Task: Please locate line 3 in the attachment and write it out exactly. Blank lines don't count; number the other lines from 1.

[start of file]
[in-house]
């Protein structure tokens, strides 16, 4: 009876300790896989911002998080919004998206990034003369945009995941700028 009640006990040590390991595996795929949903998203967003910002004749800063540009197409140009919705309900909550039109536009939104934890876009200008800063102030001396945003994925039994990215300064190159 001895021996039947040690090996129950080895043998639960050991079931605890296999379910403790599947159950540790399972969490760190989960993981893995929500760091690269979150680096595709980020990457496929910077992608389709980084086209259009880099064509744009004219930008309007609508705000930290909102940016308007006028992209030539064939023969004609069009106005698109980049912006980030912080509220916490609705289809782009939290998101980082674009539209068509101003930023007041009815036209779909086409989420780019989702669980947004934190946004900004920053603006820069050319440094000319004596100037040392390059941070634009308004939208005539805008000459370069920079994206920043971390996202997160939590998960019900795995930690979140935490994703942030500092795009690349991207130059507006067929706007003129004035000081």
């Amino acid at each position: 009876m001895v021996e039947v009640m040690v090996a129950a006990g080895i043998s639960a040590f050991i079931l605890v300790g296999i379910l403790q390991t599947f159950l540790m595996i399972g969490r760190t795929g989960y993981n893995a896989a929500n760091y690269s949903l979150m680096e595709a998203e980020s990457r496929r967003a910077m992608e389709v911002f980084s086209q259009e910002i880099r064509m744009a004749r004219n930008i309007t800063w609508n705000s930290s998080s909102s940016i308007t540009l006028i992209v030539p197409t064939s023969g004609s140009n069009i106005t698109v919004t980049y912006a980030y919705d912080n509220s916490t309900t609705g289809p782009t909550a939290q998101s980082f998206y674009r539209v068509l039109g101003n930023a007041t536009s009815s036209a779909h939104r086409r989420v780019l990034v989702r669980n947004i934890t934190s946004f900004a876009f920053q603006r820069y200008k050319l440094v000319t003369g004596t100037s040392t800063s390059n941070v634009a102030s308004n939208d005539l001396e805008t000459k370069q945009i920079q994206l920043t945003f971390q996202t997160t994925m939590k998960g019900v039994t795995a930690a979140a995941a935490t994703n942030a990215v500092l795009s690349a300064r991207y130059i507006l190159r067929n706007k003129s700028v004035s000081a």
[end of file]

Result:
């Amino acid at each position: 009876m001895v021996e039947v009640m040690v090996a129950a006990g080895i043998s639960a040590f050991i079931l605890v300790g296999i379910l403790q390991t599947f159950l540790m595996i399972g969490r760190t795929g989960y993981n893995a896989a929500n760091y690269s949903l979150m680096e595709a998203e980020s990457r496929r967003a910077m992608e389709v911002f980084s086209q259009e910002i880099r064509m744009a004749r004219n930008i309007t800063w609508n705000s930290s998080s909102s940016i308007t540009l006028i992209v030539p197409t064939s023969g004609s140009n069009i106005t698109v919004t980049y912006a980030y919705d912080n509220s916490t309900t609705g289809p782009t909550a939290q998101s980082f998206y674009r539209v068509l039109g101003n930023a007041t536009s009815s036209a779909h939104r086409r989420v780019l990034v989702r669980n947004i934890t934190s946004f900004a876009f920053q603006r820069y200008k050319l440094v000319t003369g004596t100037s040392t800063s390059n941070v634009a102030s308004n939208d005539l001396e805008t000459k370069q945009i920079q994206l920043t945003f971390q996202t997160t994925m939590k998960g019900v039994t795995a930690a979140a995941a935490t994703n942030a990215v500092l795009s690349a300064r991207y130059i507006l190159r067929n706007k003129s700028v004035s000081a």